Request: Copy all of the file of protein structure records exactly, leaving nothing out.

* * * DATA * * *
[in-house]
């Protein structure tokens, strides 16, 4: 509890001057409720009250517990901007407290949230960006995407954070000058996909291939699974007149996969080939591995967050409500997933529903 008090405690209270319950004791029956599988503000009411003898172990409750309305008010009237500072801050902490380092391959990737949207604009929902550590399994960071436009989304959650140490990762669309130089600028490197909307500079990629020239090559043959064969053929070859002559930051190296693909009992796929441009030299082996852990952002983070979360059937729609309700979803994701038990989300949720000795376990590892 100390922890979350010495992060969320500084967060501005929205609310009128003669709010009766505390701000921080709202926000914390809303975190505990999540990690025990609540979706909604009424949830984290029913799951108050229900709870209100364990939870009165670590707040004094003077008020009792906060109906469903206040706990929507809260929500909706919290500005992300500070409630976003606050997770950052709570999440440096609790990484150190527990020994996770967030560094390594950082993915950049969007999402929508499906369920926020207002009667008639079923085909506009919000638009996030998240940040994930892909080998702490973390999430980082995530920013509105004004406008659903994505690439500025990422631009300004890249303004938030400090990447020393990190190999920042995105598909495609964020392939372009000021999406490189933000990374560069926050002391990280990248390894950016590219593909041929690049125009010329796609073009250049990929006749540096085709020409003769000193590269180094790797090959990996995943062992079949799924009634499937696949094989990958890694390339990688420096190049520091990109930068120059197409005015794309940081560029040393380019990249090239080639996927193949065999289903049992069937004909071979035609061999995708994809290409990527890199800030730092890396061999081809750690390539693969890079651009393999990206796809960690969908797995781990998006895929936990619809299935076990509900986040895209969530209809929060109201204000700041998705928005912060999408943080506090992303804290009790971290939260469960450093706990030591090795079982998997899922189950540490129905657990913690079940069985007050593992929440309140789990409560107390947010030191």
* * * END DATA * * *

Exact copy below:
[in-house]
């Protein structure tokens, strides 16, 4: 509890001057409720009250517990901007407290949230960006995407954070000058996909291939699974007149996969080939591995967050409500997933529903 008090405690209270319950004791029956599988503000009411003898172990409750309305008010009237500072801050902490380092391959990737949207604009929902550590399994960071436009989304959650140490990762669309130089600028490197909307500079990629020239090559043959064969053929070859002559930051190296693909009992796929441009030299082996852990952002983070979360059937729609309700979803994701038990989300949720000795376990590892 100390922890979350010495992060969320500084967060501005929205609310009128003669709010009766505390701000921080709202926000914390809303975190505990999540990690025990609540979706909604009424949830984290029913799951108050229900709870209100364990939870009165670590707040004094003077008020009792906060109906469903206040706990929507809260929500909706919290500005992300500070409630976003606050997770950052709570999440440096609790990484150190527990020994996770967030560094390594950082993915950049969007999402929508499906369920926020207002009667008639079923085909506009919000638009996030998240940040994930892909080998702490973390999430980082995530920013509105004004406008659903994505690439500025990422631009300004890249303004938030400090990447020393990190190999920042995105598909495609964020392939372009000021999406490189933000990374560069926050002391990280990248390894950016590219593909041929690049125009010329796609073009250049990929006749540096085709020409003769000193590269180094790797090959990996995943062992079949799924009634499937696949094989990958890694390339990688420096190049520091990109930068120059197409005015794309940081560029040393380019990249090239080639996927193949065999289903049992069937004909071979035609061999995708994809290409990527890199800030730092890396061999081809750690390539693969890079651009393999990206796809960690969908797995781990998006895929936990619809299935076990509900986040895209969530209809929060109201204000700041998705928005912060999408943080506090992303804290009790971290939260469960450093706990030591090795079982998997899922189950540490129905657990913690079940069985007050593992929440309140789990409560107390947010030191």